BC Interruption: The Cardinals were a very obvious pick for a Final Four spot this season, but although UL is 16-3, they are 0-3 against top 25 teams, losing to Kentucky, North Carolina and Duke. What do those results have to say about where this team is at?
Card Chronicle: I think they say that Louisville is a very good team with a very obvious flaw, and that flaw gives them virtually no margin for error against good teams. There's no shame in having lost at North Carolina on a remarkable shot by Marcus Paige. But in the Kentucky and Duke games, Louisville defended and rebounded well enough to win. The problem? They have the propensity to go plain old stone cold from the outside. Duke and Kentucky both defended Louisville extremely well, but, Louisville still produced plenty of good, uncontested shots that they just missed. Because they just don't consistently make perimeter shots in the half-court offense, they struggle to score.
BCI: BC has struggled against teams that have played zone and are really weak for ball handlers outside of Olivier Hanlan, particularly over space. That seems to play right into Louisville's hands. What are your thoughts about the Louisville defense in general and how can BC possibly have success against it?
CC: The problem with scoring in the half-court bleeds over into this defensive question. One of the essential parts of setting up full and three-quarter court pressures that Louisville likes to run is being able to set it up off of a made shot. Because they're such a poor jumpshooting team, they've not been able to press nearly as much. But the half-court defense once the ball gets across the mid-court line is still very good. According to KemPom, Louisville is #4 in AdjD, 12th in turnovers forced percentage, 7th in two-point percentage defense, and 6th in steals percentage. Even without the shot-blocking that they'd grown accustomed to with Gorgui Dieng.
BCI: The Montrezl Harrell "let's take your captaincy away, but you're still our guy" issue is an odd one. Any insight as to what was really going on there and how has Harrell responded?
CC: Honestly, no. We on the outside really have no idea what is going on with motivational games like this and they happen all the time with Louisville. And the one thing you can be sure of is that whatever Pitino tells you about it publicly isn't the real story. There's no denying that Harrell has been frustrated by the overall team play (he flatly said it after the Cleveland State game) and by his ability to get the ball in position to score.
The good news is, after the self-stripping of his captaincy and a week off, Harrell roamed the baseline a lot more against Pittsburgh and found himself in position for many more easy baskets (read: dunks). That's good for him and good for Louisville. I suspect you'll see a great deal more of that tonight and it's a trend that bodes well for Louisville if it continues.
BCI: Wayne Blackshear seems to be the glue of this team, but Pitino took him to task earlier this year for his work habits. How has he responded and has he stepped into the role vacated by Harrell as captain?
CC: Wayne is an enigma, frankly. Sometimes you see a play from him and you think he's going to finally "click" and become a star, but those plays really are the exception that prove the rule that he's just an ok player. This Louisville team is going as far as the three-headed monster of Chris Jones, Terry Rozier, and Montrezl Harrell takes them.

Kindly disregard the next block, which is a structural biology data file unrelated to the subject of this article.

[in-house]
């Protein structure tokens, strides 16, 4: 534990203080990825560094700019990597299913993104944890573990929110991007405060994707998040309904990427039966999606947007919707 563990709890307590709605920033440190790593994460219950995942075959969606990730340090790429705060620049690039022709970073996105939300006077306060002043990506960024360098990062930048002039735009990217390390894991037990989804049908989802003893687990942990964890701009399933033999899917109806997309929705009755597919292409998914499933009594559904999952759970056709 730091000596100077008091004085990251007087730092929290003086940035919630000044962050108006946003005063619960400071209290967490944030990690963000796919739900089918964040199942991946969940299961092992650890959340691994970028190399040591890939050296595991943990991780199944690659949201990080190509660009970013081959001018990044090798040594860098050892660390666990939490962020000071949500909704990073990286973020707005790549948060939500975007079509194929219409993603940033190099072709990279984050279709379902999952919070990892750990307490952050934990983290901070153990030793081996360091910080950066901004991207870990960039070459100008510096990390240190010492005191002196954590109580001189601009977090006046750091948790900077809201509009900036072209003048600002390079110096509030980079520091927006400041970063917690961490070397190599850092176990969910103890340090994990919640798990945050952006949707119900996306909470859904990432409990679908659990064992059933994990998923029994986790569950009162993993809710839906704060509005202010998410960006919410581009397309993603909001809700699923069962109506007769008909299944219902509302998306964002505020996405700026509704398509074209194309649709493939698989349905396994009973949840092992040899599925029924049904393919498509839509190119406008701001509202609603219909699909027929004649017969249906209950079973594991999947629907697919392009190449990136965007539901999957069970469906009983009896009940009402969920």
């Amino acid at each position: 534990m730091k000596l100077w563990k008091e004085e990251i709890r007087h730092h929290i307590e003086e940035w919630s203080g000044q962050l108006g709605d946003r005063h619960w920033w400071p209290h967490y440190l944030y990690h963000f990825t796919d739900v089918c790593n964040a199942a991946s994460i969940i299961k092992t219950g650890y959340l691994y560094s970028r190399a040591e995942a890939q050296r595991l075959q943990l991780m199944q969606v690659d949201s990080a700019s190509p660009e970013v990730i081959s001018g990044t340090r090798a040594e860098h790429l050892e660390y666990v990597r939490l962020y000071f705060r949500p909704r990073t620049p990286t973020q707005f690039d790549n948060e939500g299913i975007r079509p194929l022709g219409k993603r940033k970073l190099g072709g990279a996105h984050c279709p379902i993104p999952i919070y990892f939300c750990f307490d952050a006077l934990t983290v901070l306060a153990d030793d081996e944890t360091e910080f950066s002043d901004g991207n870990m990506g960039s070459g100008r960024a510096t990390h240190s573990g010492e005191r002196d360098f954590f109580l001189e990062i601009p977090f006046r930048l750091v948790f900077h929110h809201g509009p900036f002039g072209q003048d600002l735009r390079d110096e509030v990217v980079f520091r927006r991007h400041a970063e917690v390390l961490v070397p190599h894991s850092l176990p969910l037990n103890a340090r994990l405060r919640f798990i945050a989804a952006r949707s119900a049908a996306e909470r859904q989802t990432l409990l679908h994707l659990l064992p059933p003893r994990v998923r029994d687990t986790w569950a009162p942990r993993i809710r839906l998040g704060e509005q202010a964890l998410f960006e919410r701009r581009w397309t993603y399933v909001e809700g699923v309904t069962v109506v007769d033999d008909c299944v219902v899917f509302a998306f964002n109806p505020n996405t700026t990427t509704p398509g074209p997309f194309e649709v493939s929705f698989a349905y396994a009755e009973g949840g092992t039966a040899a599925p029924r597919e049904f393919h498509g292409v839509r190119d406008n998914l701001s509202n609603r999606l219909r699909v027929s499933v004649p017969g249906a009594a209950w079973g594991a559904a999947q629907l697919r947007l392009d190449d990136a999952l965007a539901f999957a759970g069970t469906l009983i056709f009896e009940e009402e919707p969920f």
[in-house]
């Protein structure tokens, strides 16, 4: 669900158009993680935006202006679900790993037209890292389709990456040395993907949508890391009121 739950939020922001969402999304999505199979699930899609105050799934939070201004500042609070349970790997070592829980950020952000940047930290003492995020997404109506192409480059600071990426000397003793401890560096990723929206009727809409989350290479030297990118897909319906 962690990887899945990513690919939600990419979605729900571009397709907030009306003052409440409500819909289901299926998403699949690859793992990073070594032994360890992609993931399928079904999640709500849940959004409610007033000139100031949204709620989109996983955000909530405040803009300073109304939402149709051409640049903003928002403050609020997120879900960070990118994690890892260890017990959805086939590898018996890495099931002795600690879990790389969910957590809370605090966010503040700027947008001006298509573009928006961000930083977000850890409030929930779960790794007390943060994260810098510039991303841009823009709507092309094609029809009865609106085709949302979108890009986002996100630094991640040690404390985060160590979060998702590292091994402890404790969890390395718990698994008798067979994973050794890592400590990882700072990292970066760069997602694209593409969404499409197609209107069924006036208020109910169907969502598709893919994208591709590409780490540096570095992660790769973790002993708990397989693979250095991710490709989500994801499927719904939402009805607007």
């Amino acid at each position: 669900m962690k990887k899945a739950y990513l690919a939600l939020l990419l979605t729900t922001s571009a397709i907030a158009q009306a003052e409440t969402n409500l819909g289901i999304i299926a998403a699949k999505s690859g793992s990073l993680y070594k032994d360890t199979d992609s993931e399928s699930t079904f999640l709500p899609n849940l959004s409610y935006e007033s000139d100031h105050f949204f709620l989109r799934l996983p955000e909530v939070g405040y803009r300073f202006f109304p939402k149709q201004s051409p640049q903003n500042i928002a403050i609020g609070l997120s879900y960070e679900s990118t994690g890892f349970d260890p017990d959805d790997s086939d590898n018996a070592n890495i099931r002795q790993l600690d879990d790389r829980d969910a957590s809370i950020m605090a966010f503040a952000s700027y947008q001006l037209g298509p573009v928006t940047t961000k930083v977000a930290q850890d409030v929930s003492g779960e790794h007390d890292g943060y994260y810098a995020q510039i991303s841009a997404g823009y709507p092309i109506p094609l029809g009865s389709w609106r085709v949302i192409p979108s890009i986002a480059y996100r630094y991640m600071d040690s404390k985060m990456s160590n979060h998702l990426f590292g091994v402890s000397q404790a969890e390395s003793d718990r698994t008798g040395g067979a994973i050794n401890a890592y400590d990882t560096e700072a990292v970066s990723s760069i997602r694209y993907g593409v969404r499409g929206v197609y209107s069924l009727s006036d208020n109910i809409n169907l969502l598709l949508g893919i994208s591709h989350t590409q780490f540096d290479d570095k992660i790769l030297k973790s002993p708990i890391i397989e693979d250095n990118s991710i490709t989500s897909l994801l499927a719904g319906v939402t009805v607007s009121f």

Anything Louisville gets from Blackshear or the center position in a given game is a bonus.
BCI: Let's see, we have Jim Christian, you have Rick Pitino. What's it like to cover a guy who's a college basketball icon and how has handled this year's Louisville team?
CC: I'll rub it in a little further. Louisville has had just two basketball coaches in 40+ years of basketball and both are Hall of Famers with multiple national championships. We're a very blessed fan base in that regard. Stability at the top in football and basketball does so much for the long-term growth of a program. Around here, we've all come to know Rick's ways. We know he's going to lie to us left and right about what he thinks of the team's play, who is going to get minutes, and if he's worried about the team or not. We know he's going to drop Lou Holtz-level hyperbole on us about the nature of the challenge in playing Cornell or Cal State Northridge. We know the team is going to defend like hell, look like hell in January, and round into postseason shape literally as soon as the calendar flips over to February. I expect 2015 to be no different.
BCI: Terry Rozier has gone from being a role player who scored a grand total of four points in the Cards' three NCAA tournament games last year to leading this team in scoring. Talk a bit about how his game has grown and what Eagle fans can expect from him tomorrow night.
CC: Terry is beginning to play like he's finally aware that he's an incredibly gifted player. From the various gripes of fans about the offense of this team, you wouldn't know that right now, Rozier is having a statistically better season than Russ Smith did last year and Smith was a player of the year candidate and a consensus first team All-American.
Terry finishes at the basket so well because he has unusually long arms for a 6'2 guard. He's getting better from the perimeter and with everyone seeming to settle into their roles more and more on offense, he's learning to play alongside Chris Jones and still assert himself as needed.
BCI: That gets us to prediction time. I can't imagine anyone in black and red is seeing an Eagle upset. Give a score and a thought as to how this one will play out.
CC: The worst news possible for Boston College is that, for some reason, this team (and backcourt in particular) plays better on the road. I expect Louisville to win something similar to what they did at Pittsburgh and win 75-62.